On-farm dynamic management of genetic diversity: the impact of seed diffusions and seed saving practices on a population-variety of bread wheat
Article first published online: 4 APR 2012
© 2012 The Authors. Evolutionary Applications published by Blackwell Publishing Ltd.
This is an open access article under the terms of the Creative Commons Attribution-NonCommercial License, which permits use, distribution and reproduction in any medium, provided the original work is properly cited and is not used for commercial purposes.
Volume 5, Issue 8, pages 779–795, December 2012
How to Cite
Thomas, M., Demeulenaere, E., Dawson, J. C., Khan, A. R., Galic, N., Jouanne-Pin, S., Remoue, C., Bonneuil, C. and Goldringer, I. (2012), On-farm dynamic management of genetic diversity: the impact of seed diffusions and seed saving practices on a population-variety of bread wheat. Evolutionary Applications, 5: 779–795. doi: 10.1111/j.1752-4571.2012.00257.x
- Issue published online: 24 DEC 2012
- Article first published online: 4 APR 2012
- Received: 28 January 2012 Accepted: 20 February 2012
- in situ conservation;
- interdisciplinary study;
- network theory;
- seed exchange network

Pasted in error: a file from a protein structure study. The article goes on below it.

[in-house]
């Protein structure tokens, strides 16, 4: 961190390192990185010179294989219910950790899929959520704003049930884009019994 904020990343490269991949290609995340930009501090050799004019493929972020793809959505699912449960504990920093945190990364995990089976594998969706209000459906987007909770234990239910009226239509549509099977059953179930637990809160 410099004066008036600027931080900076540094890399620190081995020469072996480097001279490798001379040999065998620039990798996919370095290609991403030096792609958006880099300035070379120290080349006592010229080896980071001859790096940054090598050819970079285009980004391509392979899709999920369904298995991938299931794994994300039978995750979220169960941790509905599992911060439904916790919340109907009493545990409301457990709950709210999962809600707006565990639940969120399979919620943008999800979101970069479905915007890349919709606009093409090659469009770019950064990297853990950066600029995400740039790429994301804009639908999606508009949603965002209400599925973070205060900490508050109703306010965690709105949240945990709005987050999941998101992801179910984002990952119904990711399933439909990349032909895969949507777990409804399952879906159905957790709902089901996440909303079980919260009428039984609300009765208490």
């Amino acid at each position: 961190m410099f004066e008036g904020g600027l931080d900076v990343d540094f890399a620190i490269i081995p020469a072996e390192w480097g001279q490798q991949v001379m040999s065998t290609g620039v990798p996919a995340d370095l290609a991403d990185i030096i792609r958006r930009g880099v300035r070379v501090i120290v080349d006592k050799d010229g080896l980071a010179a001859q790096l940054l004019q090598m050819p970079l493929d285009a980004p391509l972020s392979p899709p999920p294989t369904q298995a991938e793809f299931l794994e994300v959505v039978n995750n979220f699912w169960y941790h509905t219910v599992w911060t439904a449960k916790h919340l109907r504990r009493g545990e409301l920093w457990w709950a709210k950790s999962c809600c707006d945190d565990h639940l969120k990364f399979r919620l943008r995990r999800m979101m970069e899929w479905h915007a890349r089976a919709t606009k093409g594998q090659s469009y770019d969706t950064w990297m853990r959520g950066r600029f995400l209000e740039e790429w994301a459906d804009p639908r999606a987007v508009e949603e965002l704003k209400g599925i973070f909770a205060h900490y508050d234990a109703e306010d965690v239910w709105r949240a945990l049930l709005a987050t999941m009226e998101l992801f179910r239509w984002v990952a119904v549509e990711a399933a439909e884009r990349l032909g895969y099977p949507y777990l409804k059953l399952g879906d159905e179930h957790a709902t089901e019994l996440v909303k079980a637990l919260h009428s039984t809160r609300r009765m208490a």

Since the domestication of crop species, humans have derived specific varieties for particular uses and shaped the genetic diversity of these varieties. Here, using an interdisciplinary approach combining ethnobotany and population genetics, we document the within-variety genetic structure of a population-variety of bread wheat (Triticum aestivum L.) in relation to farmers’ practices to decipher their contribution to crop species evolution. Using 19 microsatellites markers, we conducted two complementary graph theory-based methods to analyze population structure and gene flow among 19 sub-populations of a single population-variety [Rouge de Bordeaux (RDB)]. The ethnobotany approach allowed us to determine the RDB history including diffusion and reproduction events. We found that the complex genetic structure among the RDB sub-populations is highly consistent with the structure of the seed diffusion and reproduction network drawn based on the ethnobotanical study. This structure highlighted the key role of the farmer-led seed diffusion through founder effects, selection and genetic drift because of human practices. An important result is that the genetic diversity conserved on farm is complementary to that found in the genebank indicating that both systems are required for a more efficient crop diversity conservation.